You may like to believe the biggest victim of the government's move of demonetisation has been ordinary citizens, but you are wrong.
Speaking in Goa today, Prime Minister Narendra Modi painted a bleak picture of the possible consequences of the step he has taken to eradicate black money from the country on his political career.
I know the forces up against me, they may not let me live,they may ruin me because their loot of 70 years is in trouble, but am prepared: PM pic.twitter.com/kc53hXMlrj— ANI (@ANI_news) November 13, 2016
Taking a swipe at the Opposition for raising a stink over the mismanagement of the process, Modi said he was well aware that this move could prove detrimental to him.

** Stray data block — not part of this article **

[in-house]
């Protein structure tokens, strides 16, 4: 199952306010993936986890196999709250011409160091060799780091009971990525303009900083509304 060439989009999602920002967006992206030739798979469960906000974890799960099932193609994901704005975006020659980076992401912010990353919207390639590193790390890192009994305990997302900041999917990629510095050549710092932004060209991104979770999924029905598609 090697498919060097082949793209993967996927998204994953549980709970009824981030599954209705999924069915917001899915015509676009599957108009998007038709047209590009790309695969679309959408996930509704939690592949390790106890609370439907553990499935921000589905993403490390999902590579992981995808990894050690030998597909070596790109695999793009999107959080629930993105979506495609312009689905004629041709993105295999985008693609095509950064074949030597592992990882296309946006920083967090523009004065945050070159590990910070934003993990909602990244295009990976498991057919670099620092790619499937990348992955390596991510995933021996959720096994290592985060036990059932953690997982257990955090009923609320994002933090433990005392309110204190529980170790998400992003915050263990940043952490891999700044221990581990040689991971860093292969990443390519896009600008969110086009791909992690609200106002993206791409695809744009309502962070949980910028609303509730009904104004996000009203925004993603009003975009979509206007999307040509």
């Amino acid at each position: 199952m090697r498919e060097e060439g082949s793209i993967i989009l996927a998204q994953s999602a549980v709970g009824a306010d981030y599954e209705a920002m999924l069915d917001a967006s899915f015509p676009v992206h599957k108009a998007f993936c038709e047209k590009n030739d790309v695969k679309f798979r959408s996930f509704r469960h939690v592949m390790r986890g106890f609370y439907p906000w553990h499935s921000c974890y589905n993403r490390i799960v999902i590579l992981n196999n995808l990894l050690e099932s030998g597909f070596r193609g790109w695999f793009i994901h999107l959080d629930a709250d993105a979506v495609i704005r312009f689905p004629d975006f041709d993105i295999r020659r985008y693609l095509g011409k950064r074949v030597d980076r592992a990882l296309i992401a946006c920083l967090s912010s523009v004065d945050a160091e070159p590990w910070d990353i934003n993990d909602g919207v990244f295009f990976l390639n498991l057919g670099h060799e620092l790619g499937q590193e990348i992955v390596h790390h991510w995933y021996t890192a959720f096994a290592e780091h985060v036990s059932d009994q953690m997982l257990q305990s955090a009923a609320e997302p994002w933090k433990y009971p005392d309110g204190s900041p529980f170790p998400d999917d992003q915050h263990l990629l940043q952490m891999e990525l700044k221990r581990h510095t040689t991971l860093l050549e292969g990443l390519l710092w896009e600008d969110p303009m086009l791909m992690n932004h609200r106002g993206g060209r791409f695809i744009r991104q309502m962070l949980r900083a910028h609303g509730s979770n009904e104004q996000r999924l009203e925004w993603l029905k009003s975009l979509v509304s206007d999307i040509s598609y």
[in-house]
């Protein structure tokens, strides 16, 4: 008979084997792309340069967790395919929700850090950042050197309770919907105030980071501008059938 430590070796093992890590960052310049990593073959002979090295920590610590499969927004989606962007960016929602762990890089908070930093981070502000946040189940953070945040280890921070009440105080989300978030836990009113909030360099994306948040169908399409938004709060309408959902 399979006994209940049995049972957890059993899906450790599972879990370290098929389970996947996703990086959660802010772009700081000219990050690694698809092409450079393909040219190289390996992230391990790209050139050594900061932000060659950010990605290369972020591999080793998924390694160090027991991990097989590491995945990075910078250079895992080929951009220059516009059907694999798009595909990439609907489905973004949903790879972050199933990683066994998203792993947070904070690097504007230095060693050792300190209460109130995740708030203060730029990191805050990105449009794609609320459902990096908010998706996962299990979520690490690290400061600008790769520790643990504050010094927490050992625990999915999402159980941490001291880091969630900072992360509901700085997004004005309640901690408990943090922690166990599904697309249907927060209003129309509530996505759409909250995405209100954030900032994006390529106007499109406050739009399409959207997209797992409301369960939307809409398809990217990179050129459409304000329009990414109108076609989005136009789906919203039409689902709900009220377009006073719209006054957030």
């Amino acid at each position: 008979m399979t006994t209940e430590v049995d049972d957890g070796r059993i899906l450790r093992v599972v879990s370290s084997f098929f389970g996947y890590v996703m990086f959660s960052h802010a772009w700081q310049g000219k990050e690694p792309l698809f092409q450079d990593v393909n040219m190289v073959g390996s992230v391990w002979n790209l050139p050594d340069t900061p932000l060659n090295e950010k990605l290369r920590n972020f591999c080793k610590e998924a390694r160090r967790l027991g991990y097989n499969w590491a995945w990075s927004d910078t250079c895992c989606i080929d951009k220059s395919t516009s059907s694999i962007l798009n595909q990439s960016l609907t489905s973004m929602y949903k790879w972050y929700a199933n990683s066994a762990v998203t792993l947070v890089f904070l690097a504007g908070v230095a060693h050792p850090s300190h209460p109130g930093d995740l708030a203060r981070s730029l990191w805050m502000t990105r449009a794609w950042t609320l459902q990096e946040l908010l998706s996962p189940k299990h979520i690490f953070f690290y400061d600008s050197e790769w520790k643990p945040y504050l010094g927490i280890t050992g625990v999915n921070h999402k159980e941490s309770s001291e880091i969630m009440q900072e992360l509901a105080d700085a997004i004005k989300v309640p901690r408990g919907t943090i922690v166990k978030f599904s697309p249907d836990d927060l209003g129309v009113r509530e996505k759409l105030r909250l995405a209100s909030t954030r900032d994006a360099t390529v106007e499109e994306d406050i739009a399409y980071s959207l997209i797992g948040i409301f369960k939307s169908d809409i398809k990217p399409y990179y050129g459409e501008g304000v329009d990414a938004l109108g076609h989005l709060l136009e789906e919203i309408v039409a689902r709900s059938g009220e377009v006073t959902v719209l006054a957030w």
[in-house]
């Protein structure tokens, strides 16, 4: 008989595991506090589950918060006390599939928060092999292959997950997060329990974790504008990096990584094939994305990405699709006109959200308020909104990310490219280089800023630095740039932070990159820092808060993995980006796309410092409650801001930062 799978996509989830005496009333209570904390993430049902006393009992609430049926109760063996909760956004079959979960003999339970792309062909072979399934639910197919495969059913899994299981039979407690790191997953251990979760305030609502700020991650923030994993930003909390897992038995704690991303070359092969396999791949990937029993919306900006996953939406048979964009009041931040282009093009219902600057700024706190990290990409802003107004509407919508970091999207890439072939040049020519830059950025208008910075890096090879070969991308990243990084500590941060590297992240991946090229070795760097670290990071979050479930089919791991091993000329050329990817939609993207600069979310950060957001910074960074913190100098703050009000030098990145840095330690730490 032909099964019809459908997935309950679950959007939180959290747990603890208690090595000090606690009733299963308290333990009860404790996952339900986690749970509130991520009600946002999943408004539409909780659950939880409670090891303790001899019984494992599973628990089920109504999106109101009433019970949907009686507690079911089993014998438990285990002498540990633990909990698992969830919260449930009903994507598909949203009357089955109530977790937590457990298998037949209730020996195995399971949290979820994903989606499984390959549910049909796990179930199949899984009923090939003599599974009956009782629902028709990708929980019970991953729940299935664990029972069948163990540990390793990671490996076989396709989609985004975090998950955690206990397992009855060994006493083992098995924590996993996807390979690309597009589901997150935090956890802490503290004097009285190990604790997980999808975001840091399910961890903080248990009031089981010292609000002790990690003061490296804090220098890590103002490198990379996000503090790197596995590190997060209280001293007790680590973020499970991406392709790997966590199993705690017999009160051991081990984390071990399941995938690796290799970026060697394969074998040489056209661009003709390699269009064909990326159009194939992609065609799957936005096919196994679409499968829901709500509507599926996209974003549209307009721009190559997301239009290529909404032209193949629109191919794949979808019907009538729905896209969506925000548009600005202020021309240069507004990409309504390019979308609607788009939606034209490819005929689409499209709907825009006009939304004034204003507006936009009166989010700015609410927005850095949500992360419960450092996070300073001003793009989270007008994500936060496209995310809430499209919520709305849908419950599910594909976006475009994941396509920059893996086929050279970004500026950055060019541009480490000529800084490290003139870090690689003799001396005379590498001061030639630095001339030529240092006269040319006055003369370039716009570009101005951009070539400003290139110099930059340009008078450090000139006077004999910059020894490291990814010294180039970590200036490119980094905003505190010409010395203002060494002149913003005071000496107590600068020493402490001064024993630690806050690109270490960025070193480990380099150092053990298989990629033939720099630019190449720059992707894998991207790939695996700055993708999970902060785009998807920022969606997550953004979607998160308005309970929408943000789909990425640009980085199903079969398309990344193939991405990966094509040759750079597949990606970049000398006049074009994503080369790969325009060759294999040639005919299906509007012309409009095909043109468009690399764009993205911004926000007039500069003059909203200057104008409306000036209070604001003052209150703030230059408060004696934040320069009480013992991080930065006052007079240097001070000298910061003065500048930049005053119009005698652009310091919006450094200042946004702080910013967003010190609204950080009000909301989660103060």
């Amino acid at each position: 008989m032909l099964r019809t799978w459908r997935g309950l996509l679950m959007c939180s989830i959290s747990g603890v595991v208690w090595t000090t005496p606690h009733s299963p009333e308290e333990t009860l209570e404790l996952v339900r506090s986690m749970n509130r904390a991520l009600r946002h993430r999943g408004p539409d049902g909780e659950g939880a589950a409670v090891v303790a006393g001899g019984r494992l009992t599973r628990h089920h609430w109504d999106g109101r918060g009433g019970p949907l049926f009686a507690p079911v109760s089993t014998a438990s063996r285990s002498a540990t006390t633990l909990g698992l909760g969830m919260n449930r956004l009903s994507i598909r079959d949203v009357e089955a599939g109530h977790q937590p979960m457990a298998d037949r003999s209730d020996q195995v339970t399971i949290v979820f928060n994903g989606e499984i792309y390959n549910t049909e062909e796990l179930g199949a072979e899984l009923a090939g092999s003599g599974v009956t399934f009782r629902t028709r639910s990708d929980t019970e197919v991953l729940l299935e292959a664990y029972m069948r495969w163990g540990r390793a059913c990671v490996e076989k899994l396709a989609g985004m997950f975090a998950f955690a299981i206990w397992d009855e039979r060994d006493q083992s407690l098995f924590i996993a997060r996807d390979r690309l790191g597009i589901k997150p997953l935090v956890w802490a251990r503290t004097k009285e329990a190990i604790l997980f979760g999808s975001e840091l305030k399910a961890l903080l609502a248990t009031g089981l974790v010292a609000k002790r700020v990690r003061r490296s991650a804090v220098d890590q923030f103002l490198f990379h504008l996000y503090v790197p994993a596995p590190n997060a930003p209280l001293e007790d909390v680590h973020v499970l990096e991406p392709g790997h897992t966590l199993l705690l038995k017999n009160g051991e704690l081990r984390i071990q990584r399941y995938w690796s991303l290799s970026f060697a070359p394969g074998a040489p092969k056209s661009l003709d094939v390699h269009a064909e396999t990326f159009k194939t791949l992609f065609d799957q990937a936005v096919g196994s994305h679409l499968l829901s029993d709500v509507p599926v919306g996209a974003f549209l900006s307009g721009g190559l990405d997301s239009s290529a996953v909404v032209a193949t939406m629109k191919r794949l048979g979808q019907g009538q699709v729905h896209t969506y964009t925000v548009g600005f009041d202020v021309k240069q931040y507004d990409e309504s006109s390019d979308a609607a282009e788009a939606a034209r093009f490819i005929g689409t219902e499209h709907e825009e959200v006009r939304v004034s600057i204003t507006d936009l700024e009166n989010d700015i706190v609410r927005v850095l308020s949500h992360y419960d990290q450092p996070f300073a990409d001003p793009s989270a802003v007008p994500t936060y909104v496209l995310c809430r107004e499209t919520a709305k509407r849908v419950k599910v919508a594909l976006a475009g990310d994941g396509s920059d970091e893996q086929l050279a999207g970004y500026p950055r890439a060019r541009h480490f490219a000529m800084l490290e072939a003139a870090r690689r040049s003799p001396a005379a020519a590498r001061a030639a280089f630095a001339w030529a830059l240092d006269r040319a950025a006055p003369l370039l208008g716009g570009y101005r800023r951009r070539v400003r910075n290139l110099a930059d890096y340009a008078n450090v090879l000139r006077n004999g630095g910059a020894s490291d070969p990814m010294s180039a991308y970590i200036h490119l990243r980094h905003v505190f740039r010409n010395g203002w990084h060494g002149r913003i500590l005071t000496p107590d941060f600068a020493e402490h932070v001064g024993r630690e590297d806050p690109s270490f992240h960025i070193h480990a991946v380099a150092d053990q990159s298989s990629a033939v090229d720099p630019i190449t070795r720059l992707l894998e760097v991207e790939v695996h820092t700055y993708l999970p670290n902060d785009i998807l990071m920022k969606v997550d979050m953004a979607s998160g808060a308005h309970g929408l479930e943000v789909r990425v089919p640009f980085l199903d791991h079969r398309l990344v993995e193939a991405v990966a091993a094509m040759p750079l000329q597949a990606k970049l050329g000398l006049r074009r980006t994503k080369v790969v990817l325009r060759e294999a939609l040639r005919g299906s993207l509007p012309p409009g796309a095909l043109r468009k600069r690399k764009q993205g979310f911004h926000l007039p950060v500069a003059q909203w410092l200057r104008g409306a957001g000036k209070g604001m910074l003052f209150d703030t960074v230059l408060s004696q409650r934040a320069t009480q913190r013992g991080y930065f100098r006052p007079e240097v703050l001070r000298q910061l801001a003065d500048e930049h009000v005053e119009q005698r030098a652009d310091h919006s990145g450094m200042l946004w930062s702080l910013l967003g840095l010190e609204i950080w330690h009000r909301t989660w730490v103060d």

In the course of his rousing speech, he had a moment when he seemed to breakdown while talking about the sacrifices he has made to serve the country.
"I was not born for sit on a chair of high office. Whatever I had, my family, my home...I left it for the nation," Modi said, visibly emotional. "Yes, I also feel the pain," he continued. "These steps taken were not a display of arrogance. I have seen poverty and understand the problems of the people."
For those who have watched another speech of the prime minister, recorded hours ago when he spoke in Japan, this may have felt like a jolt. In the earlier video, the PM was seen laughing at Indians worrying over matters like a wedding in the family at a time of cash scarcity.
You can watch the full video here, where Modi also compares Japan and India.
The contrast between the two speeches couldn't be sharper. But then, given the current state of chaos in the nation, even the most ardent supporters of demonetisation are having a tough time dealing with its implications on a day-to-day basis.
Also on HuffPost